The article, titled "The Good-News Bears," recapped a dream season highlighted by two overtime wins over the San Francisco 49ers and Cleveland Browns, both on interceptions by safety "Mark" Brown.
Most Bears fans know the real guy in this story, free safety Mike Brown, a second-year pro from Nebraska, who is one of the NFL's fast-emerging stars.
"They can call me Mark as long as we're 13-3 and in the playoffs," Brown replied.
That's been the approach by the Bears all season. Shake off the negativity, continue to play hard and good things will happen.
From worst to first Nobody gave the Bears much of a chance, if any, this season. Most publications had them picked as the worst team in the NFL, camped out in the cellar in the NFC Central Division, and Dick Jauron as the division's worst coach. Most predictions had Chicago around the 3-13 mark and a fifth straight last-place finish in the NFC Central.
But the Bears became the feel-good story of the season as they won games in stunning fashion (Brown's interceptions for touchdowns), and with special players making special-team plays (Brian Urlacher on a fake field goal TD catch against the Redskins).
And we can't forget about Keith Traylor, all 380-plus pounds of him, rumbling down the sideline 67 yards at Soldier Field with an interception against Jacksonville.
It's truly been a season to remember. "I think it motivates us if people put us down and say we can't do it," Bears defensive end Phillip Daniels said. "I'm always motivated by somebody telling me I can't do something. I'm pretty sure the rest of our team's the same way.
"Keep picking us as underdogs; maybe we'll keep winning. I don't know if it takes the pressure off, but it definitely gives us some encouragement to go out and kill somebody that game. It's been motivating us all year."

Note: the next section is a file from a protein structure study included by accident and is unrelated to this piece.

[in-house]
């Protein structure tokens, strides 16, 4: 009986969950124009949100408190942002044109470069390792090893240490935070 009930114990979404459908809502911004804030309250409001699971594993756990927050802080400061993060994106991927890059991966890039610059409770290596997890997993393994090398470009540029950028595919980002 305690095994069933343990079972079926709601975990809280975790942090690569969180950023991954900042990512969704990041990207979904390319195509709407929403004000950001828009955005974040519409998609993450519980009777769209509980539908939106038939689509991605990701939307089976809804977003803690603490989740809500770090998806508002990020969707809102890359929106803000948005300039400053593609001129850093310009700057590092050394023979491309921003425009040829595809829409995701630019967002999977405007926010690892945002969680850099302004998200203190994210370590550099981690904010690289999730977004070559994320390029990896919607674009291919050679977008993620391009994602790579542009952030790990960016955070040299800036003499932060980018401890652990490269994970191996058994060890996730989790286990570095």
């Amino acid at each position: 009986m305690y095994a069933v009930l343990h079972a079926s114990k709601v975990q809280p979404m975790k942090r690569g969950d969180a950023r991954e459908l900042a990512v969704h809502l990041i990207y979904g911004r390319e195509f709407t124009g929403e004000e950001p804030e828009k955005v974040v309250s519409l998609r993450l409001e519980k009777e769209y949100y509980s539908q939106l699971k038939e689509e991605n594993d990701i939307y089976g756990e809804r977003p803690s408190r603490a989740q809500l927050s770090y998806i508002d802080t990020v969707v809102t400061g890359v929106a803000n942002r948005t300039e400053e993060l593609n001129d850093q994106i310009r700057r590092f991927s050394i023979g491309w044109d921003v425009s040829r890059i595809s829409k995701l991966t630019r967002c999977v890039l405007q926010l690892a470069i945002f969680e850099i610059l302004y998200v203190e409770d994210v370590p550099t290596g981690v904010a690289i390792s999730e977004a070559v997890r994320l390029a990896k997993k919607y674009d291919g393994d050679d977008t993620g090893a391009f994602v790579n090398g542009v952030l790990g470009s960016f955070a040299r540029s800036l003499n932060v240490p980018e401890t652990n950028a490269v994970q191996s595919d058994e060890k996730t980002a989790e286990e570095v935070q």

That motivation and we-told-you-so attitude has lifted the Bears to new heights this season. The Bears are 13-3, clinched their first playoff berth since 1994 and have one of the NFL's most talented and exciting defenses.
Chicago will face Philadelphia today in the franchise's first home playoff game since 1991. It will be the second meeting of the postseason at Soldier Field between the two teams. The Bears won "The Fog Bowl" 20-12 on Dec. 31, 1988.
Randall Cunningham and Mike Tomczak were the quarterbacks in that game. This time around, you're looking at Mt. Carmel's Donovan McNabb, the Eagles' rising superstar who was second in MVP voting last season, and Jim Miller, the Bears' journeyman signal-caller.
"I've had butterflies since I've been in the league and even when I was sitting on the sideline," Miller said of the playoff excitement. "That's just part of it. The fear of failure, or whatever, or the thrill of competition and being able to play at such a high level.
"If you don't have the butterflies, it's just like Coach said, 'You shouldn't be in this business.' "
The Eagles come in with playoff experience, playing two games in the postseason last season and winning last weekend against Tampa Bay.
The Bears have little experience to boast about. Traylor has played in 11 postseason contests, including 10 games with the Broncos and two Super Bowl appearances. Fellow free agent defensive tackle Ted Washington played in nine playoff games.
Besides long-time Bears offensive tackle James "Big Cat" Williams, there's not much big-game experience on the team. And Williams, who has played his entire 11 seasons in Chicago, has participated in just three postseason contests.
"What about Baltimore?" Bears center Olin Kreutz asked, referring to last year's Super Bowl champs. "I don't think they had much playoff experience.
"We think we've been in enough big games this year that we think we're ready now."